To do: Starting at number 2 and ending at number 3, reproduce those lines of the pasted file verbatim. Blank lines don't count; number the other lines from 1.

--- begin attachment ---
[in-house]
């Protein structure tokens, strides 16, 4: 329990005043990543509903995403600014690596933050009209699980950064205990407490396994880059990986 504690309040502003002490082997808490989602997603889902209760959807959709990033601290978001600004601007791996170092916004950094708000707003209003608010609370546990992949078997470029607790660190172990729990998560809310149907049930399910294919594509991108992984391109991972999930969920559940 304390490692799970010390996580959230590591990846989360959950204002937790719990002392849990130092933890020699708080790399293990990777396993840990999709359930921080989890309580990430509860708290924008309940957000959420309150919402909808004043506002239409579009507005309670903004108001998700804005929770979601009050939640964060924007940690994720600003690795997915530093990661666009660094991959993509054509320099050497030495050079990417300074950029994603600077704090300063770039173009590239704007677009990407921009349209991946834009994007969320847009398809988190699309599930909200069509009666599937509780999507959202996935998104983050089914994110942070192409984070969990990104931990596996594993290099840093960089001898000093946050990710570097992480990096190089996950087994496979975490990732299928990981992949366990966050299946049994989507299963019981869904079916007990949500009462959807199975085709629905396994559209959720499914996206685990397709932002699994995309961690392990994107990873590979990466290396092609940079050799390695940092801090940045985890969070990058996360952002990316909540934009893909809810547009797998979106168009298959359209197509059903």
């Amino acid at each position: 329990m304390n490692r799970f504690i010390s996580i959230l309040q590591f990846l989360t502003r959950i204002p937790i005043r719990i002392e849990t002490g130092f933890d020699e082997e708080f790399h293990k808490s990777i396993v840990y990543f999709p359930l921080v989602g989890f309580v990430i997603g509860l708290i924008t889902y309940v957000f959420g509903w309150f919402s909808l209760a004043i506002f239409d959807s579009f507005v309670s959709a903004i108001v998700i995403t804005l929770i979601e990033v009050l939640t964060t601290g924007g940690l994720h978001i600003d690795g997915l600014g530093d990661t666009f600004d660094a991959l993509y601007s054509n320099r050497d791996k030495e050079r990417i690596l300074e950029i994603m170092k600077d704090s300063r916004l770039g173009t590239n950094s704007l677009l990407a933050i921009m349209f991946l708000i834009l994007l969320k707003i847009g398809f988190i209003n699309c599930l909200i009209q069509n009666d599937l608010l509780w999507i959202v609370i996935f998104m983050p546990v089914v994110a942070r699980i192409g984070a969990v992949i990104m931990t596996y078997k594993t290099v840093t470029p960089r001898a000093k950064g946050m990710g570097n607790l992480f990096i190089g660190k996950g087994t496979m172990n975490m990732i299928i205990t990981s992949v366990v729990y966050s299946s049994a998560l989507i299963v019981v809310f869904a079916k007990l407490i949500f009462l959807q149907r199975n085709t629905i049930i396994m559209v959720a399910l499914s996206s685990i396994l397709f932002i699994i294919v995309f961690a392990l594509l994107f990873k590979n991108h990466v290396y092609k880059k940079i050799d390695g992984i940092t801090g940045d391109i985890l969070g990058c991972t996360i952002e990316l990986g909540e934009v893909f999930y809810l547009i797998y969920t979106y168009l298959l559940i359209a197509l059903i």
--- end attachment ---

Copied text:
């Protein structure tokens, strides 16, 4: 329990005043990543509903995403600014690596933050009209699980950064205990407490396994880059990986 504690309040502003002490082997808490989602997603889902209760959807959709990033601290978001600004601007791996170092916004950094708000707003209003608010609370546990992949078997470029607790660190172990729990998560809310149907049930399910294919594509991108992984391109991972999930969920559940 304390490692799970010390996580959230590591990846989360959950204002937790719990002392849990130092933890020699708080790399293990990777396993840990999709359930921080989890309580990430509860708290924008309940957000959420309150919402909808004043506002239409579009507005309670903004108001998700804005929770979601009050939640964060924007940690994720600003690795997915530093990661666009660094991959993509054509320099050497030495050079990417300074950029994603600077704090300063770039173009590239704007677009990407921009349209991946834009994007969320847009398809988190699309599930909200069509009666599937509780999507959202996935998104983050089914994110942070192409984070969990990104931990596996594993290099840093960089001898000093946050990710570097992480990096190089996950087994496979975490990732299928990981992949366990966050299946049994989507299963019981869904079916007990949500009462959807199975085709629905396994559209959720499914996206685990397709932002699994995309961690392990994107990873590979990466290396092609940079050799390695940092801090940045985890969070990058996360952002990316909540934009893909809810547009797998979106168009298959359209197509059903």
């Amino acid at each position: 329990m304390n490692r799970f504690i010390s996580i959230l309040q590591f990846l989360t502003r959950i204002p937790i005043r719990i002392e849990t002490g130092f933890d020699e082997e708080f790399h293990k808490s990777i396993v840990y990543f999709p359930l921080v989602g989890f309580v990430i997603g509860l708290i924008t889902y309940v957000f959420g509903w309150f919402s909808l209760a004043i506002f239409d959807s579009f507005v309670s959709a903004i108001v998700i995403t804005l929770i979601e990033v009050l939640t964060t601290g924007g940690l994720h978001i600003d690795g997915l600014g530093d990661t666009f600004d660094a991959l993509y601007s054509n320099r050497d791996k030495e050079r990417i690596l300074e950029i994603m170092k600077d704090s300063r916004l770039g173009t590239n950094s704007l677009l990407a933050i921009m349209f991946l708000i834009l994007l969320k707003i847009g398809f988190i209003n699309c599930l909200i009209q069509n009666d599937l608010l509780w999507i959202v609370i996935f998104m983050p546990v089914v994110a942070r699980i192409g984070a969990v992949i990104m931990t596996y078997k594993t290099v840093t470029p960089r001898a000093k950064g946050m990710g570097n607790l992480f990096i190089g660190k996950g087994t496979m172990n975490m990732i299928i205990t990981s992949v366990v729990y966050s299946s049994a998560l989507i299963v019981v809310f869904a079916k007990l407490i949500f009462l959807q149907r199975n085709t629905i049930i396994m559209v959720a399910l499914s996206s685990i396994l397709f932002i699994i294919v995309f961690a392990l594509l994107f990873k590979n991108h990466v290396y092609k880059k940079i050799d390695g992984i940092t801090g940045d391109i985890l969070g990058c991972t996360i952002e990316l990986g909540e934009v893909f999930y809810l547009i797998y969920t979106y168009l298959l559940i359209a197509l059903i």